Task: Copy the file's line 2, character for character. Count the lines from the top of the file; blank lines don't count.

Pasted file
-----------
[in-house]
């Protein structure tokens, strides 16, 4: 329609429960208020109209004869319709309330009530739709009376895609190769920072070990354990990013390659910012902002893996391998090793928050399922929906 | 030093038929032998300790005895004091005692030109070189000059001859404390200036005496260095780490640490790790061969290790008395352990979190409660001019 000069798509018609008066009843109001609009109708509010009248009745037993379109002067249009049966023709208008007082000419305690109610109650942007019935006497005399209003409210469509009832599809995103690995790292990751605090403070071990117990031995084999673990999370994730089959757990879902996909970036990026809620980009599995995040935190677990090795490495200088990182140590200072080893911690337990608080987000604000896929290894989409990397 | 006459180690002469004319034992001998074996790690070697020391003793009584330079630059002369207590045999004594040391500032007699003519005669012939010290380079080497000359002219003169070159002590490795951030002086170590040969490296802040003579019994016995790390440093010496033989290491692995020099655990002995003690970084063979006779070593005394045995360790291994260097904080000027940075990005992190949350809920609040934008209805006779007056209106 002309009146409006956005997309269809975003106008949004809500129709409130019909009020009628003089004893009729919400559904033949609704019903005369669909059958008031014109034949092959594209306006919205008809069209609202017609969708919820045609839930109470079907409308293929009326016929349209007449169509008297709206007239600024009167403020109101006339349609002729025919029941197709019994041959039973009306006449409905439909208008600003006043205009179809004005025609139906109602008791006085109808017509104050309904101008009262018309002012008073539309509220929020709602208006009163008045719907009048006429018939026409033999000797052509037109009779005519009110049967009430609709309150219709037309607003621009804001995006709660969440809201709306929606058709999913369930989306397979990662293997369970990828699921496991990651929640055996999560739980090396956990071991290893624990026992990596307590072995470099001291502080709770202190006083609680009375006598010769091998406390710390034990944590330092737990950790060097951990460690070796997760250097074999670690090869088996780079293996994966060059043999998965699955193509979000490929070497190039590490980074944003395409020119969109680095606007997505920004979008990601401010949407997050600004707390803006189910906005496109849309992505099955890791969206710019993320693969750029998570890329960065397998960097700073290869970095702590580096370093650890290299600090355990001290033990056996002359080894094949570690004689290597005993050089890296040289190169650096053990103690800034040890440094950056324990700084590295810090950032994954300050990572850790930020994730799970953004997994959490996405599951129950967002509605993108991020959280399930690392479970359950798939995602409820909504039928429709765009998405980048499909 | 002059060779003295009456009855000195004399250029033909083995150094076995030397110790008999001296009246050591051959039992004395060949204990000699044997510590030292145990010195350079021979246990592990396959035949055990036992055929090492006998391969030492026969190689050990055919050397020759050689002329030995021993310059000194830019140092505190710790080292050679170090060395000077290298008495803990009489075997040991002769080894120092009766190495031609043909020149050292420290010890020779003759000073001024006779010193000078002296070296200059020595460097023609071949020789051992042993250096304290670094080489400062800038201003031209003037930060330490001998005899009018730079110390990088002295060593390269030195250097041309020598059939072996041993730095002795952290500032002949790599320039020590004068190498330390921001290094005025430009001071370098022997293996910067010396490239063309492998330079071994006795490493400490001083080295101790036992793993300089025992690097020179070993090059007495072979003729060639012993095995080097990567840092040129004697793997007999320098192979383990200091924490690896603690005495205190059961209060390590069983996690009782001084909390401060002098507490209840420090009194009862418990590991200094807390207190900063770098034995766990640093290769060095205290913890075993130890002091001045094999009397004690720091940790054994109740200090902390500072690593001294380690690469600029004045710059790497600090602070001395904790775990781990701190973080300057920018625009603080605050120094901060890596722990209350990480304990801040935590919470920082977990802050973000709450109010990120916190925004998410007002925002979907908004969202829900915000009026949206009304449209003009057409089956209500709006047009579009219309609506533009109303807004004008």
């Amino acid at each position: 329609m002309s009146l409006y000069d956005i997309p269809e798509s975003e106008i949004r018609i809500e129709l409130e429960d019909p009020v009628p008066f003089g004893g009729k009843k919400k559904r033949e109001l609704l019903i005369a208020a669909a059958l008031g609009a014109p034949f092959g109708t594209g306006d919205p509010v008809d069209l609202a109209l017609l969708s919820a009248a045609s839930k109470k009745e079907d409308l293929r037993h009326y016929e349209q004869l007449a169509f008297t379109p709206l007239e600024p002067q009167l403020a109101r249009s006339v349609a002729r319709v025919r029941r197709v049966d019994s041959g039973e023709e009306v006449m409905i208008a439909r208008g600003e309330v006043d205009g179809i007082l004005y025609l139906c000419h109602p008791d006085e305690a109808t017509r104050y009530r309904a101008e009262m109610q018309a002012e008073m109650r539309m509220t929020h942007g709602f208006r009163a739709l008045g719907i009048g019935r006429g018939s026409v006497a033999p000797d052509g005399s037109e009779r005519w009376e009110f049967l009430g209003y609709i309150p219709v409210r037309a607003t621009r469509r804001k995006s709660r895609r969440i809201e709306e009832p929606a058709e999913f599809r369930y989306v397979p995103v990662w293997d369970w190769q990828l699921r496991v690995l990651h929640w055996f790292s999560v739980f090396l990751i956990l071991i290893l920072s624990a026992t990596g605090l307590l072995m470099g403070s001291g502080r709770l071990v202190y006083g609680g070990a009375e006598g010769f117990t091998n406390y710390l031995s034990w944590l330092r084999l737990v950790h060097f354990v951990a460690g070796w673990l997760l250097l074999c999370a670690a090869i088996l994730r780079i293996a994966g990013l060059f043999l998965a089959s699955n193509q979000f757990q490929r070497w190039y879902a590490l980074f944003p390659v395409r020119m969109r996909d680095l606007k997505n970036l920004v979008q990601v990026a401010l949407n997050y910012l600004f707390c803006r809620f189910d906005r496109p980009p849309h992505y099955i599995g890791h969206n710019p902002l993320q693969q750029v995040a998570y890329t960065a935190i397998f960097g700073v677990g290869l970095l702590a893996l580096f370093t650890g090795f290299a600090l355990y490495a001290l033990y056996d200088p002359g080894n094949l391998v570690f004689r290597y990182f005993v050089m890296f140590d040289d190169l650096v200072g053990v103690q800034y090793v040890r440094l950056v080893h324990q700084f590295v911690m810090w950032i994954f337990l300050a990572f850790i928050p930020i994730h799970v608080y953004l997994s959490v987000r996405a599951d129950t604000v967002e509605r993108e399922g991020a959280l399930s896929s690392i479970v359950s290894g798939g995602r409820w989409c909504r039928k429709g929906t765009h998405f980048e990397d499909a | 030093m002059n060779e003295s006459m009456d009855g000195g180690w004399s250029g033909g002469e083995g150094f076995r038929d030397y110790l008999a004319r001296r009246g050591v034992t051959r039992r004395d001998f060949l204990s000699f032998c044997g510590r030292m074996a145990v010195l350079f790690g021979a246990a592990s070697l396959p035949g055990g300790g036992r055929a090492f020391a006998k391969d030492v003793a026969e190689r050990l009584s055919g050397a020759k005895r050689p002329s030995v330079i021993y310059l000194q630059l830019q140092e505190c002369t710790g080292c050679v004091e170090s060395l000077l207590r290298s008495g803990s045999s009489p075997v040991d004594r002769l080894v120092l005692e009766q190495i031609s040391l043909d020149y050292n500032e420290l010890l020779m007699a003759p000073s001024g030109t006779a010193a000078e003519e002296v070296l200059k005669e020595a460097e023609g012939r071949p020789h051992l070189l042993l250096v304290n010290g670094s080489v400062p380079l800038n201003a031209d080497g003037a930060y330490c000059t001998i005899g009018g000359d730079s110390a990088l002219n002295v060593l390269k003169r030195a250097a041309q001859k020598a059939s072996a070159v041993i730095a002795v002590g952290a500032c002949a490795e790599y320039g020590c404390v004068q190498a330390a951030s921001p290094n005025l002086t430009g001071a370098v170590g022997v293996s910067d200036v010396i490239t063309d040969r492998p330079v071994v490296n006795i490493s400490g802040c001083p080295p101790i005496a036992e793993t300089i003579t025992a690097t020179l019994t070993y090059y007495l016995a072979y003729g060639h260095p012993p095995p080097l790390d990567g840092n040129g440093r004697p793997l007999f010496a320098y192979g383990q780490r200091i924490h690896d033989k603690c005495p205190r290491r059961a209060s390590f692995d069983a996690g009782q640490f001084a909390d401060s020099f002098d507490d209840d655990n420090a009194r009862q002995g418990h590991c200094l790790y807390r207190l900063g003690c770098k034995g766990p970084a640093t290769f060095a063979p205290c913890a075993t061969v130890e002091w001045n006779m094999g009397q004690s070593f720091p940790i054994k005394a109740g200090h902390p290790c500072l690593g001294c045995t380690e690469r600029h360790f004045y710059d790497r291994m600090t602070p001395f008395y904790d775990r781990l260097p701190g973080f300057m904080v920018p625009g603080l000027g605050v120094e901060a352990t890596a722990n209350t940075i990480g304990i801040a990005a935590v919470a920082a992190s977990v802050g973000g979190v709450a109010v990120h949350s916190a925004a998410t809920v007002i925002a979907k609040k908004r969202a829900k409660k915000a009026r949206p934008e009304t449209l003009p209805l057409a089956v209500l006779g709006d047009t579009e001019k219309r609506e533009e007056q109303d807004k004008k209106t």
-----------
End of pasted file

């Protein structure tokens, strides 16, 4: 329609429960208020109209004869319709309330009530739709009376895609190769920072070990354990990013390659910012902002893996391998090793928050399922929906 | 030093038929032998300790005895004091005692030109070189000059001859404390200036005496260095780490640490790790061969290790008395352990979190409660001019 000069798509018609008066009843109001609009109708509010009248009745037993379109002067249009049966023709208008007082000419305690109610109650942007019935006497005399209003409210469509009832599809995103690995790292990751605090403070071990117990031995084999673990999370994730089959757990879902996909970036990026809620980009599995995040935190677990090795490495200088990182140590200072080893911690337990608080987000604000896929290894989409990397 | 006459180690002469004319034992001998074996790690070697020391003793009584330079630059002369207590045999004594040391500032007699003519005669012939010290380079080497000359002219003169070159002590490795951030002086170590040969490296802040003579019994016995790390440093010496033989290491692995020099655990002995003690970084063979006779070593005394045995360790291994260097904080000027940075990005992190949350809920609040934008209805006779007056209106 002309009146409006956005997309269809975003106008949004809500129709409130019909009020009628003089004893009729919400559904033949609704019903005369669909059958008031014109034949092959594209306006919205008809069209609202017609969708919820045609839930109470079907409308293929009326016929349209007449169509008297709206007239600024009167403020109101006339349609002729025919029941197709019994041959039973009306006449409905439909208008600003006043205009179809004005025609139906109602008791006085109808017509104050309904101008009262018309002012008073539309509220929020709602208006009163008045719907009048006429018939026409033999000797052509037109009779005519009110049967009430609709309150219709037309607003621009804001995006709660969440809201709306929606058709999913369930989306397979990662293997369970990828699921496991990651929640055996999560739980090396956990071991290893624990026992990596307590072995470099001291502080709770202190006083609680009375006598010769091998406390710390034990944590330092737990950790060097951990460690070796997760250097074999670690090869088996780079293996994966060059043999998965699955193509979000490929070497190039590490980074944003395409020119969109680095606007997505920004979008990601401010949407997050600004707390803006189910906005496109849309992505099955890791969206710019993320693969750029998570890329960065397998960097700073290869970095702590580096370093650890290299600090355990001290033990056996002359080894094949570690004689290597005993050089890296040289190169650096053990103690800034040890440094950056324990700084590295810090950032994954300050990572850790930020994730799970953004997994959490996405599951129950967002509605993108991020959280399930690392479970359950798939995602409820909504039928429709765009998405980048499909 | 002059060779003295009456009855000195004399250029033909083995150094076995030397110790008999001296009246050591051959039992004395060949204990000699044997510590030292145990010195350079021979246990592990396959035949055990036992055929090492006998391969030492026969190689050990055919050397020759050689002329030995021993310059000194830019140092505190710790080292050679170090060395000077290298008495803990009489075997040991002769080894120092009766190495031609043909020149050292420290010890020779003759000073001024006779010193000078002296070296200059020595460097023609071949020789051992042993250096304290670094080489400062800038201003031209003037930060330490001998005899009018730079110390990088002295060593390269030195250097041309020598059939072996041993730095002795952290500032002949790599320039020590004068190498330390921001290094005025430009001071370098022997293996910067010396490239063309492998330079071994006795490493400490001083080295101790036992793993300089025992690097020179070993090059007495072979003729060639012993095995080097990567840092040129004697793997007999320098192979383990200091924490690896603690005495205190059961209060390590069983996690009782001084909390401060002098507490209840420090009194009862418990590991200094807390207190900063770098034995766990640093290769060095205290913890075993130890002091001045094999009397004690720091940790054994109740200090902390500072690593001294380690690469600029004045710059790497600090602070001395904790775990781990701190973080300057920018625009603080605050120094901060890596722990209350990480304990801040935590919470920082977990802050973000709450109010990120916190925004998410007002925002979907908004969202829900915000009026949206009304449209003009057409089956209500709006047009579009219309609506533009109303807004004008």